Walking up the trail to the top of Stegall Mountain, some of the trees have black charred bark. The area has been burned in a prescribed fire, a tool that forest managers use to regenerate the land and create animal habitats.
Rose-Marie Muzika, a professor of forestry at the University of Missouri, said that all fires (even naturally occurring fires) were put out during the “era of fire suppression” from the 1930s through the 1990s.
“We didn’t want to lose this valuable resource. But then we learned that some areas are supposed to have fires, and that wasn’t conventional wisdom until relatively recently,” Muzika said. “So with that increasing scientific knowledge, we realized that it’s important to put fire into these areas.”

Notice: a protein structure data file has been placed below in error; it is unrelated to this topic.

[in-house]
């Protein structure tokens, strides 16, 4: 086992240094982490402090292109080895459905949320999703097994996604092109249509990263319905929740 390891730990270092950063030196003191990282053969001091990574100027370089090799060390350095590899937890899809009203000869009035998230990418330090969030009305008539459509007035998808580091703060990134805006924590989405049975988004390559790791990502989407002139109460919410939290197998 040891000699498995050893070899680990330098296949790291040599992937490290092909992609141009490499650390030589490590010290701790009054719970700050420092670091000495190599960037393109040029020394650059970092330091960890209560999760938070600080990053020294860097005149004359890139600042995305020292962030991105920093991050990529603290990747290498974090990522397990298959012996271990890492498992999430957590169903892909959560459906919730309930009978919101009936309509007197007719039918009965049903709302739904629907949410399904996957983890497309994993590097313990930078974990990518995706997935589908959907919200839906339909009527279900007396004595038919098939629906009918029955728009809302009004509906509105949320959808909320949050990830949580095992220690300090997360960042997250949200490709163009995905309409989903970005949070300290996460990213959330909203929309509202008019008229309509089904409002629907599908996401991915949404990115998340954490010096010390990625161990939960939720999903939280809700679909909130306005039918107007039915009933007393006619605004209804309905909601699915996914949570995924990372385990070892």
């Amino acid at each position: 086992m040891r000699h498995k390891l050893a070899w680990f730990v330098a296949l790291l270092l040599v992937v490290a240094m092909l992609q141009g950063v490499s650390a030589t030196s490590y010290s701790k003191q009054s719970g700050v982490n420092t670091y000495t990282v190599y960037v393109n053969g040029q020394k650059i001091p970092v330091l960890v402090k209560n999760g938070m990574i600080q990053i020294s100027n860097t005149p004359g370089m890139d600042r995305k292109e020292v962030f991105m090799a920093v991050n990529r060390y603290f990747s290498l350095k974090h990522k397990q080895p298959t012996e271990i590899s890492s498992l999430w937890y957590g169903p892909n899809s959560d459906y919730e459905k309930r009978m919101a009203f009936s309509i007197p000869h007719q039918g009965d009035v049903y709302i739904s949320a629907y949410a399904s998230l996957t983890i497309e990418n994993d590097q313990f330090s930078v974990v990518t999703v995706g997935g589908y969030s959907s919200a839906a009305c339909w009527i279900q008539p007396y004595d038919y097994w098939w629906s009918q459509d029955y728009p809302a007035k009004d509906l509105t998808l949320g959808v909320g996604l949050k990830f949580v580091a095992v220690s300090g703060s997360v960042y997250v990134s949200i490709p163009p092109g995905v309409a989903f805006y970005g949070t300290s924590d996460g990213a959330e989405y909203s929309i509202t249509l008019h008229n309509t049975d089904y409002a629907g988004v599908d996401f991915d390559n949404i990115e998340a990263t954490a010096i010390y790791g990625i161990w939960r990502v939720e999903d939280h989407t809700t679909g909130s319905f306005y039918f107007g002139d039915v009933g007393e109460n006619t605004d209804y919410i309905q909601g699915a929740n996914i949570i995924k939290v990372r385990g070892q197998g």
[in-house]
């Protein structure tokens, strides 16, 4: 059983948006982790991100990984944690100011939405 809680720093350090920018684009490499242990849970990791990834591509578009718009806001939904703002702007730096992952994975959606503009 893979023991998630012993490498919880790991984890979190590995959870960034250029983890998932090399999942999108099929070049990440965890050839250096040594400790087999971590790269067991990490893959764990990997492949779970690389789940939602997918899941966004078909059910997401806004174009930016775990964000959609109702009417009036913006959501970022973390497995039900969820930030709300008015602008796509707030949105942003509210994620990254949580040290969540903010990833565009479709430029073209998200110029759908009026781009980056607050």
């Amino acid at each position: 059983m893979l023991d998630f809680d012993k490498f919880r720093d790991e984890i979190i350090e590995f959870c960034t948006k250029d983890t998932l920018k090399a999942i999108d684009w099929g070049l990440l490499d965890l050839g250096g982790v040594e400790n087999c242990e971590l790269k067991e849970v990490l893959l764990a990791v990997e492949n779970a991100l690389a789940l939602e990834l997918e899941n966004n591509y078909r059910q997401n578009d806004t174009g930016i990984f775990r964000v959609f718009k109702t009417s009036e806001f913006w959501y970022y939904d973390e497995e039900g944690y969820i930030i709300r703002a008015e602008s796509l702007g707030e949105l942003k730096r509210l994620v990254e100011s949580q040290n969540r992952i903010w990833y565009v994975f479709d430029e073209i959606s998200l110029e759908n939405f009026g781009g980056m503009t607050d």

Now that the area has been burned, the landscape looks different. The top of the mountain, which was once covered in forest growth, is dotted with huge pink rocks covered in green lichens. These rocks provide the habitat for certain species like the collared lizard.
“These open rock areas are necessary habitats for the collared lizard, and so without fire, the forest encroached upon here and the habitat was gone,” Muzika said.
Edited By: Caroline Murray